Category Archives: My Father the Illusion My Mother the Mirror

If I Don’t Get Lost Today No One Will Search For Me Tomorrow: Addiction Beckons

If I Don’t Get Lost Today No One Will Search For Me Tomorrow: Addiction Beckons

I was lost when I met Anita.

My father’s battle with cancer had captured, shadowed and imprisoned my youth. Three-years before I was flying high from high school graduation: vibrant, attractive, lean, with a flare for bodybuilding and boxing and desperate to leave home when Dad, literally, collapsed under the prognostic-doom of his cancer diagnosis. Three-years later I was fat, emotionally defeated and on a three-day train trip across Canada to attend college. For three days and nights I sat and stared out a train window at the desperate and the lonely.Read More

Camelot’s Harvest

Every day after school I ran through the acres of trees and every day the orchard was stripped of more fruit. The farm that was alive with activity became emptier and quieter until all the trees were barren and silent. I walked alone beneath the rows of naked, lonely branches. My warm breath formed fog as I exhaled, and I shivered from the first chill of autumn. I ran down the deserted rows of trees, afraid to look behind; chased by a cold, cutting fear running up my spine. A veiled phantom had control of the orchard, of my playground. I ran into the house, slammed the door behind me and shivered by the stove.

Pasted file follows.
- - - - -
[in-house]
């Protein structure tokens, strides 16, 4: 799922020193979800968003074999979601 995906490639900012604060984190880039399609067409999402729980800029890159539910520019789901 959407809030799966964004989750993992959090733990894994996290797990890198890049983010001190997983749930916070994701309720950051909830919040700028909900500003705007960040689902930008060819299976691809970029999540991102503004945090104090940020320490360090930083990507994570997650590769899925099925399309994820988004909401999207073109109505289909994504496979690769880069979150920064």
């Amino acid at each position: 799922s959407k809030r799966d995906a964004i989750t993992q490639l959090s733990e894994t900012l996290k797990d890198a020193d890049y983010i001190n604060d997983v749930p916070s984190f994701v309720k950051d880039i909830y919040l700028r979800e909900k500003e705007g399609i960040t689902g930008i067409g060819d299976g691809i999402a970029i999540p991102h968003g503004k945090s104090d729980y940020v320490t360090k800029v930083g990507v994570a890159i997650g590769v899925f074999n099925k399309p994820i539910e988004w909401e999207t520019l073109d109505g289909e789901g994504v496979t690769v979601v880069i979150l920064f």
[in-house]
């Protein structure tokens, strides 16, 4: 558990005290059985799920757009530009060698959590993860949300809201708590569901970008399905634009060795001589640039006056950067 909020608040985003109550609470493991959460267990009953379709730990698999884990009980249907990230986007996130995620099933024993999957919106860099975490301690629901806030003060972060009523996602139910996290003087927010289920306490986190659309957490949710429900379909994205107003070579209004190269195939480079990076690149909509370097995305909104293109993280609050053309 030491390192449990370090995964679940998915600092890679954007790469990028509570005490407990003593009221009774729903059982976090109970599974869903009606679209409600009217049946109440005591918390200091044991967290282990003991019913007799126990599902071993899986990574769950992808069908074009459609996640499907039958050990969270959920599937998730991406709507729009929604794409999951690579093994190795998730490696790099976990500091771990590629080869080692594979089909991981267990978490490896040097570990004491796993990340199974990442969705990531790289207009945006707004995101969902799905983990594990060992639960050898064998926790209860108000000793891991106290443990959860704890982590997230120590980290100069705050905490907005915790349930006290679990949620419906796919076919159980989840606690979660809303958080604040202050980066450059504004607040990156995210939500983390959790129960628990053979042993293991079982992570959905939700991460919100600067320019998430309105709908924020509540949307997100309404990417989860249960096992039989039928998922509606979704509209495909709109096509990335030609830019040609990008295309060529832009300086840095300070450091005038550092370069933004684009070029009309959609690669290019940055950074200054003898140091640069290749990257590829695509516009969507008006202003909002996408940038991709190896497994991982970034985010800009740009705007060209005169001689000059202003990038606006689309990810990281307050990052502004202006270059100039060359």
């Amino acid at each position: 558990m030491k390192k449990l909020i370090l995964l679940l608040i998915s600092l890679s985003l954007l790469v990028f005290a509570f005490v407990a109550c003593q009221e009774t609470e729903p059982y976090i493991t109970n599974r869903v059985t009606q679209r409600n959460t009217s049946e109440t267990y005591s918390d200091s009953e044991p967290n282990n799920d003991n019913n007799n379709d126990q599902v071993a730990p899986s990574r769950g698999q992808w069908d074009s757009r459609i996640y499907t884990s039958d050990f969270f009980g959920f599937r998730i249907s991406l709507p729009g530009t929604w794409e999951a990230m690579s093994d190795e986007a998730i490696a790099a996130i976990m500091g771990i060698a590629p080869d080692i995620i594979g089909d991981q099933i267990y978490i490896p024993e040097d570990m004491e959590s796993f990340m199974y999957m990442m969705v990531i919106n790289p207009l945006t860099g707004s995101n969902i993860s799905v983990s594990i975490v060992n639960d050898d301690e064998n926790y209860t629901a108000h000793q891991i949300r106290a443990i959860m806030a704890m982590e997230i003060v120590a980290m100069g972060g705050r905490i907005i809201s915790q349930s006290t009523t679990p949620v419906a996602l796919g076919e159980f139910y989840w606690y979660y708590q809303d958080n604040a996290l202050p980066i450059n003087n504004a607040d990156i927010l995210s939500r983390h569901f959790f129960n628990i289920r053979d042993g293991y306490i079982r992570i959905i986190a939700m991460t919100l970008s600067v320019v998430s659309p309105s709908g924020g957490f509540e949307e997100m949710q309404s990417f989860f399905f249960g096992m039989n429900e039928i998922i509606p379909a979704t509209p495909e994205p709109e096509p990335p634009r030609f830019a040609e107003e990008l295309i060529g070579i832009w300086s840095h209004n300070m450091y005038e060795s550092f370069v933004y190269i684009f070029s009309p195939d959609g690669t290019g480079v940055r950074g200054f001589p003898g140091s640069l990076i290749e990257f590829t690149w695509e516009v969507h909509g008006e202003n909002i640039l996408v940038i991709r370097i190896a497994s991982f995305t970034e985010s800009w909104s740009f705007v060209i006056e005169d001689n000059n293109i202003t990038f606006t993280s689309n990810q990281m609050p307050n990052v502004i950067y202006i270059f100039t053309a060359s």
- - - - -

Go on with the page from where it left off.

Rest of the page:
After a dinner of English pot roast and roasted vegetables with burnt gravy, everyone sat around the stove and toasted the end of another season. The entire sixty acres of apples had been nurtured, picked and delivered. “Why is it so cold in here?” My mother asked. “The stove is stoked up so high we should be roasting.”

Grandpa checked the outside thermometer. “It’s ten below zero (Fahrenheit).” He said shivering from cold and uneasiness. “It shouldn’t be this cold for two months.”

“I think we’d better keep the fire burning until we’re ready for bed.” Dad packed in more firewood. “Damn it’s cold out there.” He threw an armload of fresh-cut wood into the wood box.

“Heat up some water for the hot water bottles, Maritsa.” Grandpa’s teeth chattered as he spoke to Grandma. “Our bed will be cold.” Chairs scrapped across the floor as we formed a semicircle around the big stove in an effort to get warm before braving the frigid bedrooms and the icy sheets. Last night was so hot we sat out on the verandah and watched the sunset through the haze of tobacco smoke as the heat from cooking supper drove us outside. Tonight we huddled together in silence; the only sound was the crackling fire. Everyone was quiet, listening. Listening for what?

The first sound was a loud, piercing crack as if a high powered rifle was fired outside the kitchen door. The next was a rumble from a distance, an echo, but so close. “What was that, Dad?” I warily asked my father.Read More